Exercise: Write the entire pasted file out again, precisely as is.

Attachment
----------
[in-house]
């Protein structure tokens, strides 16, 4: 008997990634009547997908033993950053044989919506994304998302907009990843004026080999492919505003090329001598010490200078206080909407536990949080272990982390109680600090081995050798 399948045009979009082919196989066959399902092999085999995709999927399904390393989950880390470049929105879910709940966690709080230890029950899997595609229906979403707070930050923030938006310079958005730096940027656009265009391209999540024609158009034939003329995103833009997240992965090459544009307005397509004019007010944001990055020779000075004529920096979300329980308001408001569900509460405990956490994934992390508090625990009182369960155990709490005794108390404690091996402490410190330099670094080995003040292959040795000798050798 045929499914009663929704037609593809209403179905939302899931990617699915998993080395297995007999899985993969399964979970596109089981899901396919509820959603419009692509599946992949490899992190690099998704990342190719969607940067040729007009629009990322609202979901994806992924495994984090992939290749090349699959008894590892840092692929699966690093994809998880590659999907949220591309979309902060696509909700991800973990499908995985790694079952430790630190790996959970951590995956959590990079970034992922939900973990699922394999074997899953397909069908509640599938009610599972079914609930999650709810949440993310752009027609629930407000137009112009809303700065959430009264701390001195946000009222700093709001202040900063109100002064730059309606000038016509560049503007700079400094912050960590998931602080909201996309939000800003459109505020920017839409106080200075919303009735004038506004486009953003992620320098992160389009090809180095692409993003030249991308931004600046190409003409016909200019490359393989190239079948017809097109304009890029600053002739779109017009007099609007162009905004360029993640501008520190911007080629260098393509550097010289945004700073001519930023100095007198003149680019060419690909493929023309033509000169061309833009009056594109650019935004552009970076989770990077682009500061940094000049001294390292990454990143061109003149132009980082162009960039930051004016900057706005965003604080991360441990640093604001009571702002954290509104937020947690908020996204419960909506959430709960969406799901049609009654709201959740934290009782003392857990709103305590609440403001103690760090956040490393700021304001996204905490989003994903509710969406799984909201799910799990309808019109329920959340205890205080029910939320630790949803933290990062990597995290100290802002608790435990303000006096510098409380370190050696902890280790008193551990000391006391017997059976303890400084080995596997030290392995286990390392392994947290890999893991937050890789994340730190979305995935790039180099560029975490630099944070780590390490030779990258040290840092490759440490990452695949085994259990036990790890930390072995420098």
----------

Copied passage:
[in-house]
């Protein structure tokens, strides 16, 4: 008997990634009547997908033993950053044989919506994304998302907009990843004026080999492919505003090329001598010490200078206080909407536990949080272990982390109680600090081995050798 399948045009979009082919196989066959399902092999085999995709999927399904390393989950880390470049929105879910709940966690709080230890029950899997595609229906979403707070930050923030938006310079958005730096940027656009265009391209999540024609158009034939003329995103833009997240992965090459544009307005397509004019007010944001990055020779000075004529920096979300329980308001408001569900509460405990956490994934992390508090625990009182369960155990709490005794108390404690091996402490410190330099670094080995003040292959040795000798050798 045929499914009663929704037609593809209403179905939302899931990617699915998993080395297995007999899985993969399964979970596109089981899901396919509820959603419009692509599946992949490899992190690099998704990342190719969607940067040729007009629009990322609202979901994806992924495994984090992939290749090349699959008894590892840092692929699966690093994809998880590659999907949220591309979309902060696509909700991800973990499908995985790694079952430790630190790996959970951590995956959590990079970034992922939900973990699922394999074997899953397909069908509640599938009610599972079914609930999650709810949440993310752009027609629930407000137009112009809303700065959430009264701390001195946000009222700093709001202040900063109100002064730059309606000038016509560049503007700079400094912050960590998931602080909201996309939000800003459109505020920017839409106080200075919303009735004038506004486009953003992620320098992160389009090809180095692409993003030249991308931004600046190409003409016909200019490359393989190239079948017809097109304009890029600053002739779109017009007099609007162009905004360029993640501008520190911007080629260098393509550097010289945004700073001519930023100095007198003149680019060419690909493929023309033509000169061309833009009056594109650019935004552009970076989770990077682009500061940094000049001294390292990454990143061109003149132009980082162009960039930051004016900057706005965003604080991360441990640093604001009571702002954290509104937020947690908020996204419960909506959430709960969406799901049609009654709201959740934290009782003392857990709103305590609440403001103690760090956040490393700021304001996204905490989003994903509710969406799984909201799910799990309808019109329920959340205890205080029910939320630790949803933290990062990597995290100290802002608790435990303000006096510098409380370190050696902890280790008193551990000391006391017997059976303890400084080995596997030290392995286990390392392994947290890999893991937050890789994340730190979305995935790039180099560029975490630099944070780590390490030779990258040290840092490759440490990452695949085994259990036990790890930390072995420098």